The business behind the Africa Cup of Nations

The economy of Afcon 2021

Just like any sport event, the African Cup of Nations (AFCON) 2021, which is also dubbed TotalEnergies 2021 Africa Cup of Nations for sponsorship reasons, has strong socio-economic and political repercussions. After several postponements due to the COVID-19 Pandemic and criticism of human rights abuse by the Cameroon authorities, the tournament kicked off on 9 January 2022 and is supposed to end on 6 February 2022. Let us ponder on the business behind AFCON 2022, focusing on the host country and also Côte d’Ivoire, a country that has a strong team in the competition and millions of soccer fans, while spending a lot of money on specific items: food, drinks and much more.

A breath of fresh air for Cameroon?

Numerous analysts are pondering the “other sides” of the African Cup of Nations. The host country had a tough time turning this ambition, desire and plan into a reality. This is the second time the country of the Indomitable Lions is having that honour; the first time was in 1972. It was postponed twice, since 2019, because of the COVID Pandemic, the ill preparedness of Cameroon and its structures deemed it unfit for the tournament. A lot of money has been invested in hosting the event, and much is expected from the Cameroon national team. The politics of soccer is certainly at play here. The event takes Cameroonians’ minds away from the political crisis that has engulfed the country. One can read a verisimilitude of peaceful coexistence between the Anglophone and the Francophone parts of the country. Limbe, which is one of the largest cities in the Anglophone zone is hosting some of the games. This is, therefore, an opportunity for the country to change her image on the international scene. The strikes that the “Ambe boys” have been inflicting on “the Republic” are forgotten for a while, at least. It is no secret that most countries campaign aggressively to host sports competitions in order to contain simmering socio-political crises. Guns will be silent for some time and the bloodshed will take break.

The cost of AFCON 2021

It is, officially, said that Cameroon spent 520 billion CFA francs or 800 million Euros for the construction or renovation of several stadia. That amount represents two percent of the GDP of a country where 40 percent of the population live below the poverty line. One of the symbols of such an investment is the Paul Biya Stadium in Olembé, near Yaoundé; the opening ceremony of the competition took place there. It has a capacity of 60,000 seats and approximately 250 million Euros went into its construction; it is the “most expensive stadium” in Africa. Three other stadia were erected in Douala, Bafoussam, Garoua and Limbe. Three similar structures were renovated in  Yaoundé, Douala and Limbe. In addition, roads, hospitals and tourist attraction sites were put in place, noted Désiré Avon, a Cameroonian Professor of Economics.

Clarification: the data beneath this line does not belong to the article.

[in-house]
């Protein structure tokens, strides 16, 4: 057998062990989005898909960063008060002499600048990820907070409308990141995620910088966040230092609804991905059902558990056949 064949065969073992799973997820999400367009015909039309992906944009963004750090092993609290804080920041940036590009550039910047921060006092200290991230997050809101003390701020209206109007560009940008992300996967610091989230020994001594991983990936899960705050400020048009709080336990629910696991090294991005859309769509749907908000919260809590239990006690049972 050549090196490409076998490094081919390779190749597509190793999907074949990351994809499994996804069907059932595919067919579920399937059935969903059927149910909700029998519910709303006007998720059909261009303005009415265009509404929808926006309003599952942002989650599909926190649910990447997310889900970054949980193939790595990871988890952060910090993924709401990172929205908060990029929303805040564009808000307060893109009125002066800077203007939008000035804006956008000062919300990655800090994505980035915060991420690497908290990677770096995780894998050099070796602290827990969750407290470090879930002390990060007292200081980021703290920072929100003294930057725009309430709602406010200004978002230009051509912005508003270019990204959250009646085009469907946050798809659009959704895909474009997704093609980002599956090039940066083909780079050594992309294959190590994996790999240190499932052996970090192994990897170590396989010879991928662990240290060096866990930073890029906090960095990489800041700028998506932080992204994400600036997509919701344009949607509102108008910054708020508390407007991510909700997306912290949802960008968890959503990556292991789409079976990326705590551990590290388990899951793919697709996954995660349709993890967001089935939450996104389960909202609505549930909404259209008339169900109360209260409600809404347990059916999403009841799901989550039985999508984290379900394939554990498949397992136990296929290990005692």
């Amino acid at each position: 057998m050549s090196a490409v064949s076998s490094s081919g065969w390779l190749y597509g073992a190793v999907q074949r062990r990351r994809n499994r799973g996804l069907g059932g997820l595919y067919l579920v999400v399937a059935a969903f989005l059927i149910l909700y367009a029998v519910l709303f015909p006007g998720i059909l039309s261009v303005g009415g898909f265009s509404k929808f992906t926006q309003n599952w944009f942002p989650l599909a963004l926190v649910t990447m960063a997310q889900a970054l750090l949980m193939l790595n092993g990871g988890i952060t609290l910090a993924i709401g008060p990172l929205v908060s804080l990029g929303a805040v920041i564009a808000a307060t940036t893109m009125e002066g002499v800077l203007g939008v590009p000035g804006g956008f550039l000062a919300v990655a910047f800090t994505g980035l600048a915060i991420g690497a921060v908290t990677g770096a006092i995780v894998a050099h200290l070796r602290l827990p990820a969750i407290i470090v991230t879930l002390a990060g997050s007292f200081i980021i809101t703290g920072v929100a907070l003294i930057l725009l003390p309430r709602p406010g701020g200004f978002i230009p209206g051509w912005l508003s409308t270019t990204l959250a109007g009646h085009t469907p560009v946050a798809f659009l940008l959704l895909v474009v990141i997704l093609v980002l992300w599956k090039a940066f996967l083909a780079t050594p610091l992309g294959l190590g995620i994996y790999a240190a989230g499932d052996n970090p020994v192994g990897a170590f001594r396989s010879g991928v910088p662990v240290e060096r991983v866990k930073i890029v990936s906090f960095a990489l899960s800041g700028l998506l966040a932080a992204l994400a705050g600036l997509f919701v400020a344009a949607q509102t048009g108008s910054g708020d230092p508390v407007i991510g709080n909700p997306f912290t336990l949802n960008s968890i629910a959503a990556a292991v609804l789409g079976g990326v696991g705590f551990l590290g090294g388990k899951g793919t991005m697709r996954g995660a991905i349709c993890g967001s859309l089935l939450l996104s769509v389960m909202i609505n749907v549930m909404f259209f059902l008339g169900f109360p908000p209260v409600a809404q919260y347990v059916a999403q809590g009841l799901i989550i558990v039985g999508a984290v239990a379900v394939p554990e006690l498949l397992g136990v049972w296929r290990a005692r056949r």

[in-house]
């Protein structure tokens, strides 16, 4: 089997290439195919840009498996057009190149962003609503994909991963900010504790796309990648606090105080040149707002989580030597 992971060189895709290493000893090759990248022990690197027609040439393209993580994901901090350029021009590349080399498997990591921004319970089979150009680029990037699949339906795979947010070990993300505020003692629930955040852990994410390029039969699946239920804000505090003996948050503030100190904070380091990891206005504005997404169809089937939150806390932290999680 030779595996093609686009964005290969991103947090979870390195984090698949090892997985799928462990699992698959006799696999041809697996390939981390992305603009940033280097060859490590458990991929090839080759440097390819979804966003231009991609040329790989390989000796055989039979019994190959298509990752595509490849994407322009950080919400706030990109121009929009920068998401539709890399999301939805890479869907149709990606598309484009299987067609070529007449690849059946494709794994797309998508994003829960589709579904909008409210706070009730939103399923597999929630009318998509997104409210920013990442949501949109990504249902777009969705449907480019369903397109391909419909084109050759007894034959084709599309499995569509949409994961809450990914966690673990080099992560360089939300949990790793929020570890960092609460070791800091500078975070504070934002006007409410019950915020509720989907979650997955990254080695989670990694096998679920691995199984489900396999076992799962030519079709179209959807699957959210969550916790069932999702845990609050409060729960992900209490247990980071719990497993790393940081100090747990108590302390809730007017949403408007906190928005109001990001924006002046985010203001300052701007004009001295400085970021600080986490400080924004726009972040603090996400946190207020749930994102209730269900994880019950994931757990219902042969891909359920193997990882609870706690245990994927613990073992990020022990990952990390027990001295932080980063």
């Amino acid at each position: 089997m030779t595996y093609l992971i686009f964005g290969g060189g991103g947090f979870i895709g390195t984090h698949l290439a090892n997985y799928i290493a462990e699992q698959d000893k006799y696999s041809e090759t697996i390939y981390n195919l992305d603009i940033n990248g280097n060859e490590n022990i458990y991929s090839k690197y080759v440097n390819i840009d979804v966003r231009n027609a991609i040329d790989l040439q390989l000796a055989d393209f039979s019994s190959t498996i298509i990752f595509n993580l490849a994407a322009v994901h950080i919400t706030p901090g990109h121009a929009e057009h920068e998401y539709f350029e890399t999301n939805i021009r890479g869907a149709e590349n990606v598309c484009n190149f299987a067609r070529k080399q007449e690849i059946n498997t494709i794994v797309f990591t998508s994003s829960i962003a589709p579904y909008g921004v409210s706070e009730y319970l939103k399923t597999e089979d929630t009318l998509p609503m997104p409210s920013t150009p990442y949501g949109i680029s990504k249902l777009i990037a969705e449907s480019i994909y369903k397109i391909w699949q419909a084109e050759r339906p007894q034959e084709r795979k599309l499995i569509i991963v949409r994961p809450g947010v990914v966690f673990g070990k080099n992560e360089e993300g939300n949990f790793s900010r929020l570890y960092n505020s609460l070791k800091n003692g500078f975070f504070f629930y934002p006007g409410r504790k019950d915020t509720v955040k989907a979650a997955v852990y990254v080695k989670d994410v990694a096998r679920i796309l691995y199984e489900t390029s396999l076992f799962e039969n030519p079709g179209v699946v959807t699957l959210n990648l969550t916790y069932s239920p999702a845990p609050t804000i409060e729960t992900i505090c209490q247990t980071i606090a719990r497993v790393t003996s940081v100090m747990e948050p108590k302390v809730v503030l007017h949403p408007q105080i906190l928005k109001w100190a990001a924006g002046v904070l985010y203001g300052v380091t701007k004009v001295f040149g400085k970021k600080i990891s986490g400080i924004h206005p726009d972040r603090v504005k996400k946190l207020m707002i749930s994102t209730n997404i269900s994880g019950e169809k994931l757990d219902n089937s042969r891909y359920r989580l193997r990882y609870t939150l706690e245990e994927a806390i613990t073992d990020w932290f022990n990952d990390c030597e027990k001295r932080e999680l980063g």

Twenty million Euros has been invested in the organization of the event, and it is believed that AFCON will boost or improve the ailing Cameroonian economy which is bearing the brunt of the COVID Pandemic, the high cost of raw materials, and food shortage caused by the Boko Haram Jihadist attacks which have been hitting the north of the country. The tourism industry hopes to take off after several years of decline. Many hotels in Douala, the largest city in the country, are almost empty and managers and owners hope to cash in with tourists who might be interested in watching the soccer games on large screens in hotels. Many people are skeptical when it comes to that positive economic impact of the tournament. Such analysts believe that the investment required by the AFCON are way above the money that businesses will make. 

AFCONrelated business in Côte d’Ivoire

Mariam Cissé is an Ivorian lady who is not a professional make-up artist but who makes money by painting the faces of the supporters of the Ivorian national team. She applies green, white, and orange colors on them, at a spot called “the fans’ zone”. She charges every client 50 CFA francs and, in a day, she makes 4,000 CFA francs. Many Ivorians started businesses during the competition. They sell vuvuzelas (horns blown to support players), T-shirts of the national soccer team and nose masks to the fans of the national team who are glued to the screens. So many things can be done if one wants to benefit from the competition. Tea and coffee sellers, owners of restaurants and drinking spots make much money. Some customers believe that the more beer they drink while watching the games, the more chances there are for their team to win. Alice Diomandé is a restaurateur who moved her business to the “AFCON village” and she says that when the Elephants (Ivorian soccer team) are playing, people eat a lot, and she makes much money. Certain economies, like that of Côte d’Ivoire, are recovering from the COVID-19 pandemic, during this tournament. Such business owners fervently pray that the Elephants go far, in the competition.

This 33rd edition of the Africa Cup of Nation is special; I do remember a sports event that healed national economies, in a context of global pandemic.


Moussa Traoré is Associate Professor at the Department of English of the University of Cape CoastGhana.

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